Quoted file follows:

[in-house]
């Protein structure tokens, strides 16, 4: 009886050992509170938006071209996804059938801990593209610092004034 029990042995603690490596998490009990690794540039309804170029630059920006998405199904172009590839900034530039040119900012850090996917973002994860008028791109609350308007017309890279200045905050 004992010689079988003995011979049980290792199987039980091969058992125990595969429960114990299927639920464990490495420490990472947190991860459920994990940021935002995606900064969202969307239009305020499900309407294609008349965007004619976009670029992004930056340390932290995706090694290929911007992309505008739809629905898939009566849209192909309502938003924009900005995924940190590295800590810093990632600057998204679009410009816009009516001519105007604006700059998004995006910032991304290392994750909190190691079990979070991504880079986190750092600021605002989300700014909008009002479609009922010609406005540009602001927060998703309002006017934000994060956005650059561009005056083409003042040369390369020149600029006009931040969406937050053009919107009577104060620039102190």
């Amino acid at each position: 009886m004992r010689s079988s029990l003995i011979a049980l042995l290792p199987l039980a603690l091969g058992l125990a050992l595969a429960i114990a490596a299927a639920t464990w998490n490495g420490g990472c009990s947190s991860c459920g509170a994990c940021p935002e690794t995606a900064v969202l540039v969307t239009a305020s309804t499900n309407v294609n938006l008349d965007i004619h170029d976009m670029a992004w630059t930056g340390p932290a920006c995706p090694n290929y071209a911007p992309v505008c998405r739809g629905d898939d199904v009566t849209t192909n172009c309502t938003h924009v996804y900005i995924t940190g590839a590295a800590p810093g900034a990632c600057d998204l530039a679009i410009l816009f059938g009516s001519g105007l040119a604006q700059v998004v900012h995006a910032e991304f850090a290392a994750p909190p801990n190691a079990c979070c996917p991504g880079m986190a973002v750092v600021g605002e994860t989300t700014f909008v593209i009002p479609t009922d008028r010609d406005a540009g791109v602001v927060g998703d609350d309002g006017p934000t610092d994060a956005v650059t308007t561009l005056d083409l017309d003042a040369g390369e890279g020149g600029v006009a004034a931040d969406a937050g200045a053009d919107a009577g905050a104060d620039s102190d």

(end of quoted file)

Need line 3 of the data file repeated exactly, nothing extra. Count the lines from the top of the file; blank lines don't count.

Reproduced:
């Amino acid at each position: 009886m004992r010689s079988s029990l003995i011979a049980l042995l290792p199987l039980a603690l091969g058992l125990a050992l595969a429960i114990a490596a299927a639920t464990w998490n490495g420490g990472c009990s947190s991860c459920g509170a994990c940021p935002e690794t995606a900064v969202l540039v969307t239009a305020s309804t499900n309407v294609n938006l008349d965007i004619h170029d976009m670029a992004w630059t930056g340390p932290a920006c995706p090694n290929y071209a911007p992309v505008c998405r739809g629905d898939d199904v009566t849209t192909n172009c309502t938003h924009v996804y900005i995924t940190g590839a590295a800590p810093g900034a990632c600057d998204l530039a679009i410009l816009f059938g009516s001519g105007l040119a604006q700059v998004v900012h995006a910032e991304f850090a290392a994750p909190p801990n190691a079990c979070c996917p991504g880079m986190a973002v750092v600021g605002e994860t989300t700014f909008v593209i009002p479609t009922d008028r010609d406005a540009g791109v602001v927060g998703d609350d309002g006017p934000t610092d994060a956005v650059t308007t561009l005056d083409l017309d003042a040369g390369e890279g020149g600029v006009a004034a931040d969406a937050g200045a053009d919107a009577g905050a104060d620039s102190d």